Killing the Messenger “The 300” Copyright Warner Brothers

“Whatever you do in life, surround yourself with smart people who’ll argue with you.” — John Wooden

In 1997, Korean Air Flight 801 crashed while on approach to an airport in Guam, killing 225 of the 254 on board. In 2013, Asiana (also a Korean airline) Airlines Flight 214 crashed after clipping a seawall during a landing attempt at San Francisco International Airport, killing two and injuring 180 of 307 passengers. As an investigator, what would you look for in both crashes? What might be the common denominator? Typically, we would assume mechanical malfunction, weather issues or pilot error. What if the unlikely culprit of these crashes lay in culture?

In ‘Outliers’, Malcolm Gladwell dissects this question in a chapter called “The Ethnic Theory of Plane Crashes.” He said in a CNN interview: “The single most important variable in determining whether a plane crashes is not the plane, it’s not the maintenance, it’s not the weather, it’s the culture the pilot comes from.” Gladwell said hierarchy and never questioning your superiors is part of the Korean culture, underpinned by respect for seniority and an authoritarian business style. Dubbed as poor “cockpit culture”, the junior crew members were afraid to speak up. In the Korean air crash, the co-pilot was so intimidated by “speaking up” to air traffic control, he could not bring himself to tell them the plane was running out of fuel, and so the aeroplane crashed.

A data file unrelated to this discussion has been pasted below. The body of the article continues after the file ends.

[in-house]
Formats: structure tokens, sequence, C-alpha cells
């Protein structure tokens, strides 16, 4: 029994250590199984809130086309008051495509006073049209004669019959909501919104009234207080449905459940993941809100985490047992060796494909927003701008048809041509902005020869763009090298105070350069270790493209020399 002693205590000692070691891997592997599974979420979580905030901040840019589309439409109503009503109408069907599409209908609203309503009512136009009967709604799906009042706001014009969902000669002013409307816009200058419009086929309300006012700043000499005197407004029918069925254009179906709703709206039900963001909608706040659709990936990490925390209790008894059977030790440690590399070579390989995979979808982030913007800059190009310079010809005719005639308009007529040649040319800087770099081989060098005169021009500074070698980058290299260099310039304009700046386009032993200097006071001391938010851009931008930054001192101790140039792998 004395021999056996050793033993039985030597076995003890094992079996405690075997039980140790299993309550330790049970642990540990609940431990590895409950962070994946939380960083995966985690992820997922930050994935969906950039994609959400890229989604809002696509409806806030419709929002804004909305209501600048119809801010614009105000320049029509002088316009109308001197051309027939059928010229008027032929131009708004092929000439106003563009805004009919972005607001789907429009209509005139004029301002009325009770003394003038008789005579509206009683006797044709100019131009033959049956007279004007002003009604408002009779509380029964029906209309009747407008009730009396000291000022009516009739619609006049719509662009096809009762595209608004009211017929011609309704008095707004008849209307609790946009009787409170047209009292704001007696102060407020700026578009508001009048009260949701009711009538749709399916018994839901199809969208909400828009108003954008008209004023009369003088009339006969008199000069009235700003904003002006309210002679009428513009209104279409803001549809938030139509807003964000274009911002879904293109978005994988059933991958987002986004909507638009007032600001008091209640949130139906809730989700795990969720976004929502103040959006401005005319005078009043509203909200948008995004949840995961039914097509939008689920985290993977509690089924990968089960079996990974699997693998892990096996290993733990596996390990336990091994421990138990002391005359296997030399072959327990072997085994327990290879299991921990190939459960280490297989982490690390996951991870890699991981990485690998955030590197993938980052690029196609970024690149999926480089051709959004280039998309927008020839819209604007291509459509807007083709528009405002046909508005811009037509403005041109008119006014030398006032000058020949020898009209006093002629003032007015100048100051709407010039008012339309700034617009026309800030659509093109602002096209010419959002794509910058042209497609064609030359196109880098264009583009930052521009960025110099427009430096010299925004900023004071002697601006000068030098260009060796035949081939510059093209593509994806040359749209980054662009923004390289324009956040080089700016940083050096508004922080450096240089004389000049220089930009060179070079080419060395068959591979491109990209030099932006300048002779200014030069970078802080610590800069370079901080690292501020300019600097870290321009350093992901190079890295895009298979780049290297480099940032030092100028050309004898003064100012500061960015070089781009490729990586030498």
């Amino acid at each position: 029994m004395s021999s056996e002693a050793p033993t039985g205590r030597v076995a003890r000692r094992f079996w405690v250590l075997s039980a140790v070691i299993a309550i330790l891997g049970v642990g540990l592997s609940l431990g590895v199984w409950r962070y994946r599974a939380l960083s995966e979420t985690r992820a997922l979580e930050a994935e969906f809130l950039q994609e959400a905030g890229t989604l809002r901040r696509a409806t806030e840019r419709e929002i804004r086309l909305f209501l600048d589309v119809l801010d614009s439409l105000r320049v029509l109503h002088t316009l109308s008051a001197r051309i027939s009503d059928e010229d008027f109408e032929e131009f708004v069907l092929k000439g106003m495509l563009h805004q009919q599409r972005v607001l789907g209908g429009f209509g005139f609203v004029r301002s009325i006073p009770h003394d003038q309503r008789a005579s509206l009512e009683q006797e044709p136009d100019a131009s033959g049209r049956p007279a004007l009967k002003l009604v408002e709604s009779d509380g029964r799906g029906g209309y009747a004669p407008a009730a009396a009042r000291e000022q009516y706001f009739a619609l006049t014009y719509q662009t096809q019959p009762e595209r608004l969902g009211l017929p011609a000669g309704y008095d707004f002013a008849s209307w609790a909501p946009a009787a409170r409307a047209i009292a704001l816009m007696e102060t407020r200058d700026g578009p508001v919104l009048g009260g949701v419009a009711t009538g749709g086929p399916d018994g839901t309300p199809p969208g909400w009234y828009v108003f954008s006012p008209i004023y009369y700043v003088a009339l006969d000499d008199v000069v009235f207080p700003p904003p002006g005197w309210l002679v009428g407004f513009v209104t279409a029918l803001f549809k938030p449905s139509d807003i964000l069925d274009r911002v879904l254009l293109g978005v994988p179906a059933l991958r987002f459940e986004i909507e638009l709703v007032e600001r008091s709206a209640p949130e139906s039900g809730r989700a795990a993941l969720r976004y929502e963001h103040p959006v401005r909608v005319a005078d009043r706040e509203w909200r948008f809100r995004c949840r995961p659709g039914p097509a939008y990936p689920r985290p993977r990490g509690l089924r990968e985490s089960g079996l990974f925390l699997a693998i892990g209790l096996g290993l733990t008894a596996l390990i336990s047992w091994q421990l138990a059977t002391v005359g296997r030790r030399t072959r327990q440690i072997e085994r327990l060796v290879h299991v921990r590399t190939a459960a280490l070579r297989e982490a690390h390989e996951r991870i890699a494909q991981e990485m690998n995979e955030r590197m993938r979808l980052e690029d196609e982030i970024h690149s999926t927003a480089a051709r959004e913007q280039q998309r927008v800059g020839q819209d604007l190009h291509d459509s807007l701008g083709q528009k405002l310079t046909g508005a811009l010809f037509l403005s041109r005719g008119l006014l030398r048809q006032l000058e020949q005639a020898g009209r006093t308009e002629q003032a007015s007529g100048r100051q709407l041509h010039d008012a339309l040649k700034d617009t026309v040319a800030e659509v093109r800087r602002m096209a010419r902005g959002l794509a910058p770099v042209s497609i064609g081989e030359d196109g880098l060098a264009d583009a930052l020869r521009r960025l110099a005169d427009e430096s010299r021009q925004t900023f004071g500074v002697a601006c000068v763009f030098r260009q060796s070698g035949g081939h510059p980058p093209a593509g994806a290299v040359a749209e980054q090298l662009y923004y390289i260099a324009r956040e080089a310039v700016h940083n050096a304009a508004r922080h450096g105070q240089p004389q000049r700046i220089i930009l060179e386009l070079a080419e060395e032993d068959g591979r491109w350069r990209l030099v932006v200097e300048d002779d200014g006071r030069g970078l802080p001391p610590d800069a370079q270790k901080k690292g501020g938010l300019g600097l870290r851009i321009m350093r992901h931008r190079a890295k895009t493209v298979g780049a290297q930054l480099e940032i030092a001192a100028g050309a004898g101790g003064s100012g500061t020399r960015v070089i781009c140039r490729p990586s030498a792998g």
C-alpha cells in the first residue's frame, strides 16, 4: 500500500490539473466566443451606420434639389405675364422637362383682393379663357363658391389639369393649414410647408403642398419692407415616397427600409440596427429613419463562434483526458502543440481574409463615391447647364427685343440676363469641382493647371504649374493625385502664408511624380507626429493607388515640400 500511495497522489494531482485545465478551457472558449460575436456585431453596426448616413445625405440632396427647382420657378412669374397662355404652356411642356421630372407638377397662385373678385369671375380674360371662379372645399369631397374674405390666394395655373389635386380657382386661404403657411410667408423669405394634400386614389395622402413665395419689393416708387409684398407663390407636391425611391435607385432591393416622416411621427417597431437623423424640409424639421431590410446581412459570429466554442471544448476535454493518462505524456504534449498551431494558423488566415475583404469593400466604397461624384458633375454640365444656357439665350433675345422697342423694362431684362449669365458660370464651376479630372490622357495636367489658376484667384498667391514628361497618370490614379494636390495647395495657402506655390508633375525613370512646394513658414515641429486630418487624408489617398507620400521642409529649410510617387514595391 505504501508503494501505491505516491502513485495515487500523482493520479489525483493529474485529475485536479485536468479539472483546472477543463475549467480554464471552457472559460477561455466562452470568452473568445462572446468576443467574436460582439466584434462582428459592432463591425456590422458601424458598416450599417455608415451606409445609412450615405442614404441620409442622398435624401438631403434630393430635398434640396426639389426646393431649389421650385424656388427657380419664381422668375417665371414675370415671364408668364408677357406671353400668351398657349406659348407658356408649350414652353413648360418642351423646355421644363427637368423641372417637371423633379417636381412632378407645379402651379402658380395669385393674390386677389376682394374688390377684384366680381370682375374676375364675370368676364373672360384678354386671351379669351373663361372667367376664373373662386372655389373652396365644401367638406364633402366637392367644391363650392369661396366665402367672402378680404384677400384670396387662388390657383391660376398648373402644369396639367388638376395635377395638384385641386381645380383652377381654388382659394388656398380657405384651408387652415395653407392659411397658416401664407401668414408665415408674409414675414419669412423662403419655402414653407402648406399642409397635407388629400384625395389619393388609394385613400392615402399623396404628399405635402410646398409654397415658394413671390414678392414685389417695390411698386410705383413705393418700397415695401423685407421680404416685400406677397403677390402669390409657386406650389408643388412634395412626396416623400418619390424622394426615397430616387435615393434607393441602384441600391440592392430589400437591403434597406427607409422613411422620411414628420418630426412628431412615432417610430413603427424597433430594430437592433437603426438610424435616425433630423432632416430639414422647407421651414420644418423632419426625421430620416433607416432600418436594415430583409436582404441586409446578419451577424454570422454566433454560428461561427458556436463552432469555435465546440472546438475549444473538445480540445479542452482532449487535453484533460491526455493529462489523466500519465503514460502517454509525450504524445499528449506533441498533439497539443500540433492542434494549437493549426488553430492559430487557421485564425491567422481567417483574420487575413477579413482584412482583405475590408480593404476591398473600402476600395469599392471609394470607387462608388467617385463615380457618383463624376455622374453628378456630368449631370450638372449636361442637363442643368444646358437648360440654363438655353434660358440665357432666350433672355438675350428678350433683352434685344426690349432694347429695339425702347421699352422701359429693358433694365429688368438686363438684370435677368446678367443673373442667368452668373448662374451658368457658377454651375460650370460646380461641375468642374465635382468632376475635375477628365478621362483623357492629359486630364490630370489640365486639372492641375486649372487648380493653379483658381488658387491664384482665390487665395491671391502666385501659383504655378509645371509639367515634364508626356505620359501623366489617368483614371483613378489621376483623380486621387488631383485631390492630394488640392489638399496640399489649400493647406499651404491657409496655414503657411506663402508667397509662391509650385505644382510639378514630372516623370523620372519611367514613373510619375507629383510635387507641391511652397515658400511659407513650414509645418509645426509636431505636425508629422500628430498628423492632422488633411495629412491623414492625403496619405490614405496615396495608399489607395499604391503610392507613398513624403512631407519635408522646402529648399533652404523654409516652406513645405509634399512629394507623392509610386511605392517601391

When I share this tale in my corporate culture workshops, I ask participants for their reactions? Responses vary from “The stupidity of the situation”, to “How could they let it happen, especially over something so stupid as fear of speaking up?” Too often, the response is sadly, “I get it.” Now, let’s substitute the cockpit with the corporate environment.

Corporate Cockpits

Gordon Gecko from the movie Wall Street

In the Korean air flight, the co-pilot knew they were in danger, but culture and hierarchy prevented him from speaking up. In many organisations, this is exactly the case. Nokia is the subject of many case studies in disruption and failure to adapt to changing market conditions. However, like so many case studies in corporate decline, organisational culture played a major role.

Another question I ask participants in my workshops is, what were the contributing factors to Nokia’s fall. Responses vary from a lack of innovation, to complacency because of their dominant position to inferior products to Apple’s iPhone. Yes, some of these factors played a role. However, comprehensive investigations, including interviews with 76 managers and engineers, reveal that executives operated in a culture of fear. As we discuss on the recent Innovation Show with neuroscientist Friederike Fabritius, in a climate of fear, our prefrontal cortex shuts down and we release cortisol, a stress hormone that literally makes our brains shrink. The problem is that our decision-making ability is on the decline when we have fear. A fearful emotional climate was a major component in the fall of Nokia. Nokia’s top managers had a terrifying reputation and made middle managers afraid of disappointing them. Top management was regularly lied to and fearing the reactions of top managers, middle managers remained silent or provided optimistic, filtered information. Even consultants, who worked with the company reported it was very difficult to tell them things they didn’t want to hear. If this sounds like your organisation, you may be subject to The Mum Effect.

The Mum Effect — Shooting the Messenger


“No one loves the messenger who brings bad news.” 
Sophocles, Antigone